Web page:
The Successful Swaps column shares success stories in bartering, including stories on bartering room and board for homestead services, a demolition crew drops free lumber on a homesteader's property and a mother barters baking for amusement rides for her children.
In MOTHER EARTH NEWS issue 37, Bill Wodraska shared some of his thoughts regarding one of humankind's better ideas—barter—and offered up an interesting suggestion: "I'd like to see a continuing feature on barter and skill-and-labor exchanges," said Bill. "Maybe MOTHER could even swap subscriptions for contributions to the department. " "You're on!" we replied . . . and announced our still-standing offer: Anyone who sends us a short account of an actual barter that gets printed in this column (write THE MOTHER EARTH NEWS®, Hendersonville, North Carolina) will receive a 12-month subscription (new or extended) to MOTHER.
Because the village I live in (a small community in the
mountains of Washington state) is quite isolated from any
large city, my neighbors and I are self-reliant folks by
necessity. For example, we generate all of the electrical
"juice" we need with a small-scale hydropower plant, we
operate our own drinking water system, and we tackle the
inevitable community machinery repairs . . . all in
addition to raising most of our food.
Despite these efforts to be self-sufficient, however, we
still find that occasionally there's work to be done that
requires specific skills which no one in the community can
supply . . . such as putting in a bit of complicated
electrical wiring or drawing up architectural plans for a
new building. And — since our cash flow is limited
— in those rare instances when we do have to seek
outside help, we turn to barter as a way to "pay" our
Usually, we trade a week or so of room and board in our
backwoods community, basically bartering room and board for services. The
village then gets the required work completed, and the
volunteer enjoys a free vacation in the mountains! It must
be a pretty even exchange, too, because to date our swap
offers have never been refused!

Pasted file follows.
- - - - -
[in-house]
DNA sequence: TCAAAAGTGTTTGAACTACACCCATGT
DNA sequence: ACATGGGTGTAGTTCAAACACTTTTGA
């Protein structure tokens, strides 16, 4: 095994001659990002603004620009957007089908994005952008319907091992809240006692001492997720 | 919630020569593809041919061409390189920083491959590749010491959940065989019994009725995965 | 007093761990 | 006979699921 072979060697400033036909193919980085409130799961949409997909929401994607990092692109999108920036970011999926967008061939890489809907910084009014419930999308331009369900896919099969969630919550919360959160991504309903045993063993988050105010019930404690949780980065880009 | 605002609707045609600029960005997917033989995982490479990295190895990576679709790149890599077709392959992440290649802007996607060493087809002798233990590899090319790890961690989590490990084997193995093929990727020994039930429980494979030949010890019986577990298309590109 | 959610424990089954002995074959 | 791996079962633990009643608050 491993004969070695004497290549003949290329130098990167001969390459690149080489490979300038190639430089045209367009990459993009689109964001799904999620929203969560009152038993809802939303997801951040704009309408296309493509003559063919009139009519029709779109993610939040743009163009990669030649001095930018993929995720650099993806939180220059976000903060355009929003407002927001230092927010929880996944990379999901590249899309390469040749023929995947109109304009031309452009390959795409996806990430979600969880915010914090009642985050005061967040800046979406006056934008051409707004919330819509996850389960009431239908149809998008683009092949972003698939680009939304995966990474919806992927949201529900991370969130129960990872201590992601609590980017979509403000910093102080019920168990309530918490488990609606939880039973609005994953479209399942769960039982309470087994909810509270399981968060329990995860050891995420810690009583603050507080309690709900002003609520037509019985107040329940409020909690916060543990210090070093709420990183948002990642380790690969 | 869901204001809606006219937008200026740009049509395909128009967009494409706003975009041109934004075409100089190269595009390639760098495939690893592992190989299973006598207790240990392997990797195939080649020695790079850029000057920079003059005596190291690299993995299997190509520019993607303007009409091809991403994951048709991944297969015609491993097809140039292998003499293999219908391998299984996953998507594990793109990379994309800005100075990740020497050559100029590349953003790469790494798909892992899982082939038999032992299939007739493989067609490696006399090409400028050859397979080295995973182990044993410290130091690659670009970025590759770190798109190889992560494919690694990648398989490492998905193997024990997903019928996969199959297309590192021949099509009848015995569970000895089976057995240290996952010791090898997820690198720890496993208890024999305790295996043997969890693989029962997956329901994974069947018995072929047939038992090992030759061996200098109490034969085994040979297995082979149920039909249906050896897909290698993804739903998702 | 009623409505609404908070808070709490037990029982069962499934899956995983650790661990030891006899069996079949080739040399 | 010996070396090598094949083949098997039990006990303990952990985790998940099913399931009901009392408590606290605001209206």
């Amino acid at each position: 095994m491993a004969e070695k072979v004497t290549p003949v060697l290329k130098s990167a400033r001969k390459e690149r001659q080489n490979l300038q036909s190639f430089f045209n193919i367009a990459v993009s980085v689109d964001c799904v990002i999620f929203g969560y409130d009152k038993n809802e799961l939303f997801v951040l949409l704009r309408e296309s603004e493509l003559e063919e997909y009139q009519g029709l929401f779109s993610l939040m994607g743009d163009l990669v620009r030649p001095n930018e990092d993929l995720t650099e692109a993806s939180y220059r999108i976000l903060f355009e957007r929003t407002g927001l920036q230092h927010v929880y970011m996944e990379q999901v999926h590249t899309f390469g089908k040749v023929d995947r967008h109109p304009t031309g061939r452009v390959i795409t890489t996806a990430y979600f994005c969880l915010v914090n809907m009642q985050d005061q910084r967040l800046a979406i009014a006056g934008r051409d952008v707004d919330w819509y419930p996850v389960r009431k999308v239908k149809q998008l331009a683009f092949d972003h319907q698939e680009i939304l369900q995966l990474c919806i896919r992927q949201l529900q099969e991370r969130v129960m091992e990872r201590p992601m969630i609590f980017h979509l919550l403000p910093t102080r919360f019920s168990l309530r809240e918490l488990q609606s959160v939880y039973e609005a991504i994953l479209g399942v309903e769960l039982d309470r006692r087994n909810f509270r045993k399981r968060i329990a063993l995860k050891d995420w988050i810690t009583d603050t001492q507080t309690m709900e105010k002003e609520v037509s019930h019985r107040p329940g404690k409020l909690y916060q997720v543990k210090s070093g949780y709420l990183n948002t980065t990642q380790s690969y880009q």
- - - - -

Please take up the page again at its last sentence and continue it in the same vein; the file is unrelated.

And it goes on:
In fact, this arrangement has worked out so well for us
that I'm surprised more folks don't make similar deals. If
you live on a small farm — or in a coveted location
in the city — and need help with a chore that's
beyond your ability, try trading a week's room and board
for the task. I think you'll be pleased with the response
With seven children to keep warm, my husband and I spent a
lot of time searching for an inexpensive way to heat our
rambling ten-room home. We finally decided that wood was
our best bet, so we built a double-barrel Sotz
timber-burner and then set to the task of finding fuel for
Hardwood is a dear commodity in this part of the Buckeye
State, so when I spied a demolition crew tearing down the
old wooden grain elevator at the farmer's co-op, I couldn't
resist stopping and inquiring about the possibility of
swapping for some of the wood. The manager allowed that he
didn't know much about bartering, but he did give me the
name of the contractor in charge of razing the structure.
A phone call later, we learned that the crew needed a
location at which to dump the materials they'd cleared away
. . . and it just so happened that we'd recently purchased
a few acres near the construction site.
Well, it's been three years since we made that trade . . .
and this will be the first winter that we'll be looking for
fuel again. That one inquiry, you see, furnished us with 14
truckloads of lumber. (In fact, we ended up with such an
abundance of wood that we used some of our "surplus" to